The Town of Ponoka has agreed to pay $112,107 in repairs after fire damaged the interior of one side of a duplex it owns seven weeks ago.
Council approved the repairs Jan. 14 after hearing the building is owned by the town but has not been insured since the beginning of 2007. The duplex is part of a Community Housing Program that offers low cost housing. Maintenance is funded by the federal and provincial governments.
A home fire Nov. 30 on 5013 B 60 Avenue caused significant damage to the interior of the building but little to the exterior. No one was in the building at the time.
There were five buildings owned by the Town of Ponoka under this program that were not insured; they were managed by the Rimoka Housing Foundation since 1997.
Coun. Marc Yaworski wanted to know what the town administration will be doing to prevent this from happening again.
The insurance provider changed the terms of the policy as of the Jan. 1, 2007 stating “Additional Named Insured” insurance will no longer be provided. Both the Town of Ponoka and Rimoka received notice of the change but it is unclear why these homes were missed, said Ted Dillon, director of protective services. He feels there was a miscommunication with the department that was managing the insurance at the time.
“I think it was a misunderstanding of the interpretation of what it was to be,” explained Dillon.
Dillon said approximately three years ago his department took over monitoring insurance for the different town departments. Since then, his department has been able to fix several errors but this was missed.
“Something like this had been so long that nobody knew until something happened,” explained Dillon.
Provisions have been set in place with town directors and the CAO to monitor insurance for all of the town’s assets. “We all have to check on our lists that we get from AUMA (Alberta Urban Municipalities Association) twice a year to make sure that nothing is missing.”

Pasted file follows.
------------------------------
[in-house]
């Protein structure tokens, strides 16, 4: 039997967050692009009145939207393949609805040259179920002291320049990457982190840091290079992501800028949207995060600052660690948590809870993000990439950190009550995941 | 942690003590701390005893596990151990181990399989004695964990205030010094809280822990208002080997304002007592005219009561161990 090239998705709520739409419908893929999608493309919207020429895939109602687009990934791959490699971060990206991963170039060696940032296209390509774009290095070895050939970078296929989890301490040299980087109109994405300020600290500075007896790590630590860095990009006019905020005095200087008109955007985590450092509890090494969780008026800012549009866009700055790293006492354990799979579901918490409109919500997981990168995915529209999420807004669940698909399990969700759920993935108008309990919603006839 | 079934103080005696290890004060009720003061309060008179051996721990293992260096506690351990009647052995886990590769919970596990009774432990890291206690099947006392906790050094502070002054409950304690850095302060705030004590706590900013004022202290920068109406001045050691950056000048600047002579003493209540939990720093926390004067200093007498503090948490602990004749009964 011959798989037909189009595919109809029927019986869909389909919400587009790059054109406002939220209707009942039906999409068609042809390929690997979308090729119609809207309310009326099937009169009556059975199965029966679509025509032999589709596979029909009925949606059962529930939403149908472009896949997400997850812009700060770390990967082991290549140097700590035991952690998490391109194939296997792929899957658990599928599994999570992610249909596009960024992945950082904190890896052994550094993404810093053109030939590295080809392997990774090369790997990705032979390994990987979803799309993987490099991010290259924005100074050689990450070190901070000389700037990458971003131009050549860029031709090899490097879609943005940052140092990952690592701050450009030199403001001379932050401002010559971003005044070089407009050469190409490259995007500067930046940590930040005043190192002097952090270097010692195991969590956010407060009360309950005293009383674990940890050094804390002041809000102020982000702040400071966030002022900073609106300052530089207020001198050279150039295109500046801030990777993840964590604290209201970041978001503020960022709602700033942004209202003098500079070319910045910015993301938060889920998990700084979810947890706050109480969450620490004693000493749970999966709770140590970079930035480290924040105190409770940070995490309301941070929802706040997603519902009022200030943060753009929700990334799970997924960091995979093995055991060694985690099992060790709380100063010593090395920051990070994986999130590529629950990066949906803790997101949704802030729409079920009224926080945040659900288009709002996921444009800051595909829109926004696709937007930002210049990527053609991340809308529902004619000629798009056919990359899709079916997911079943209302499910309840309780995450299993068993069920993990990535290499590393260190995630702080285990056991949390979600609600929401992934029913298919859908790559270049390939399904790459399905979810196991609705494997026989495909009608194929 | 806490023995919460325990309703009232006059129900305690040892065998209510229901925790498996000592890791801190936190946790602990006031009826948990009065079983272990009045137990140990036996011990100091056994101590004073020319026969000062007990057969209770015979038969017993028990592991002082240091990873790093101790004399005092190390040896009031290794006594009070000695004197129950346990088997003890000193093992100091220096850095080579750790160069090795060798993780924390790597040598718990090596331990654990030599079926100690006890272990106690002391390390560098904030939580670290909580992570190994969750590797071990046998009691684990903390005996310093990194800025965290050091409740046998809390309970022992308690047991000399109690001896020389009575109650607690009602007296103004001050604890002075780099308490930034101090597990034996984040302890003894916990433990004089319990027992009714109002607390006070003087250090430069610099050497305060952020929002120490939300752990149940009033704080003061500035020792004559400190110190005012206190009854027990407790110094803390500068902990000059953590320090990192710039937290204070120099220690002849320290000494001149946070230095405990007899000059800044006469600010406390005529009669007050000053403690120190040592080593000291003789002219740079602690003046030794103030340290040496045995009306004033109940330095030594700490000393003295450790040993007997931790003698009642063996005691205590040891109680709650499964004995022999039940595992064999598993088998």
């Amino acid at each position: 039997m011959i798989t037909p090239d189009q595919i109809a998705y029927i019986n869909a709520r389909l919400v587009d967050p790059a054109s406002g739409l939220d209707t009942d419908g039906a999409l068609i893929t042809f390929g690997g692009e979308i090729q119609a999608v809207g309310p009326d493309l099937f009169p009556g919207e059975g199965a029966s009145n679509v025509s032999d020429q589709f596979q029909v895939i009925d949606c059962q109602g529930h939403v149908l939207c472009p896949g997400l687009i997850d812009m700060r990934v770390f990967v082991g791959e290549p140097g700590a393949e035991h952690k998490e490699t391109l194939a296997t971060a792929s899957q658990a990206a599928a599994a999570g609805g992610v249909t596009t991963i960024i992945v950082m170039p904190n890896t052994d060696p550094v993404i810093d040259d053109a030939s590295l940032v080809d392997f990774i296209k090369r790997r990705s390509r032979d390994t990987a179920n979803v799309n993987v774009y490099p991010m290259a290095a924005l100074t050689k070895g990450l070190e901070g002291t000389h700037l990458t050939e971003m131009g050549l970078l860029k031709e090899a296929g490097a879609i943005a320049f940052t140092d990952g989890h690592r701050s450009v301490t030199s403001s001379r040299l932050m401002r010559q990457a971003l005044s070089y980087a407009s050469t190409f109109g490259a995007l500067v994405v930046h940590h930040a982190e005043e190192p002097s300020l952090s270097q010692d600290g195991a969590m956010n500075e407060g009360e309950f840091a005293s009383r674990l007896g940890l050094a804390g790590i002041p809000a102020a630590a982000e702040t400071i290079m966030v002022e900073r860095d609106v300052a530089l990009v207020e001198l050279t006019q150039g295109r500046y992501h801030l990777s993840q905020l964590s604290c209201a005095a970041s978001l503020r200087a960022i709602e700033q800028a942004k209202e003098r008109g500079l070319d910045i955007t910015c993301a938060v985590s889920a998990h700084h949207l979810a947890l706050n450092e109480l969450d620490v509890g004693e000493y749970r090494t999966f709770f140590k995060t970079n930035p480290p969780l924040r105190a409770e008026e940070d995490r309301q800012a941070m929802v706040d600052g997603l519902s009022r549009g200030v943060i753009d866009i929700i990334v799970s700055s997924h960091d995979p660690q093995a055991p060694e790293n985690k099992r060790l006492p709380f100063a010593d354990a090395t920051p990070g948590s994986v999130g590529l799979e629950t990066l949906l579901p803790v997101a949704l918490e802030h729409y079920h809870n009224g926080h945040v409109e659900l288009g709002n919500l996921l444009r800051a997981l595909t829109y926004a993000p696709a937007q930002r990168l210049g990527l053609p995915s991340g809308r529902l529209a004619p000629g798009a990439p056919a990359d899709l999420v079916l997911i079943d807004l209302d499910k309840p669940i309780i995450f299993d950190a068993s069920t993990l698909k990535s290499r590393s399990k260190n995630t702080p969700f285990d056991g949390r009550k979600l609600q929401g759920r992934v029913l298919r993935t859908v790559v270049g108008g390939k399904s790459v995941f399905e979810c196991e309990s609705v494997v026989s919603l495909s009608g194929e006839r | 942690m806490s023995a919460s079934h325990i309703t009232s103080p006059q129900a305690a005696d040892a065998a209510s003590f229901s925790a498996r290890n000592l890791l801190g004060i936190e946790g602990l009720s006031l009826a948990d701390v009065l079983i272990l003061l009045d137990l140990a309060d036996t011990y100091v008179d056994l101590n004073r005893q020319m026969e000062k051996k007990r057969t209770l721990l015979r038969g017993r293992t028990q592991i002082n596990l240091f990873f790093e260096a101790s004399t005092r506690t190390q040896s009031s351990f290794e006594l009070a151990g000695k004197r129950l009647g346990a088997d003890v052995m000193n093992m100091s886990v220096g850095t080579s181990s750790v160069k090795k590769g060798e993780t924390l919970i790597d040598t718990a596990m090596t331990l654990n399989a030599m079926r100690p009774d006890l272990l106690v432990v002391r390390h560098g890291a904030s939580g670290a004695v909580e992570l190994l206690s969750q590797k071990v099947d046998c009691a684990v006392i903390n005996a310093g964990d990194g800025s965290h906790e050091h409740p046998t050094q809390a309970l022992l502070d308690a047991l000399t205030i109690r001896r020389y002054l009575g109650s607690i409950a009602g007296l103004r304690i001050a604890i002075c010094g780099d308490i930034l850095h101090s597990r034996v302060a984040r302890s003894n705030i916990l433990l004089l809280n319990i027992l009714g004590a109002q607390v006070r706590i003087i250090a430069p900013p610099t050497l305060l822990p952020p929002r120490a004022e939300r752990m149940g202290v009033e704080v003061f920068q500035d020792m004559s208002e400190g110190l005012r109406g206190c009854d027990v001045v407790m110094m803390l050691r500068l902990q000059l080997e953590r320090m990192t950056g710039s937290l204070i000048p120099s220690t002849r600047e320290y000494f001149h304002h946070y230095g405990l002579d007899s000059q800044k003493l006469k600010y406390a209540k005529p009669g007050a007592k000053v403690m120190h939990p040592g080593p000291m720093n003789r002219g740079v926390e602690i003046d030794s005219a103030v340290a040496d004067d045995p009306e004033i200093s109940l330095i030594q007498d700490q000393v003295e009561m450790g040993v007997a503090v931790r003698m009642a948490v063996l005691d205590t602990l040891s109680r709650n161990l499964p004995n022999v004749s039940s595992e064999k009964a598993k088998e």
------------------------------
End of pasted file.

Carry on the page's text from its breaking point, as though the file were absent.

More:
CAO Brad Watson said the other half of the duplex could not be insured until the damaged side was repaired but Dillon was able to acquire insurance once he proved there was no structural damage to the other half.
Quotes from Paul Davis Systems Restoration Specialists, show rebuilding the interior will cost $77,940. Mitigation, which replaces items such as floors and ceiling and removes asbestos from the drywall, will cost $32,167. Removing the smell of smoke is part of the cost mitigation.
Mayor Rick Bonnett asked if a local contractor could handle the repairs. “Are we truly and honestly getting the best bang for our buck with these people when we know we’ve got how many local contractors that would gladly go and do that right now?”
Dillon replied because the building is owned by a municipality, there are certain safety measures that must be taken in dealing with asbestos. He said Paul Davis Systems specialize in this type of restoration and asbestos removal. They use a specific chemical to handle the asbestos and clear the smell of smoke. He added that the contractor will use local businesses for supplies.
Coun. Carla Prediger wondered if the cost to repair the building is worth $112,000 considering the value of the home. Although Watson did not have exact numbers, he said the number is greater.
“The assessed value is greater than the repairs,” he explained.
“The more I investigated, the more complicated and expensive it got,” Watson added. “In looking at all the options, this was the most frustrating but least expensive.”
“What was the cause of this fire?” asked Yaworski.
Dillon believes a pot was left on the stove.
Also there was no tenant insurance at the time, but this quote would only cover the interior rather than full repairs, explained Dillon. He said Rimoka is responsible to check that information.
The building had minor exterior damage. Money will come from the general benefit reserve.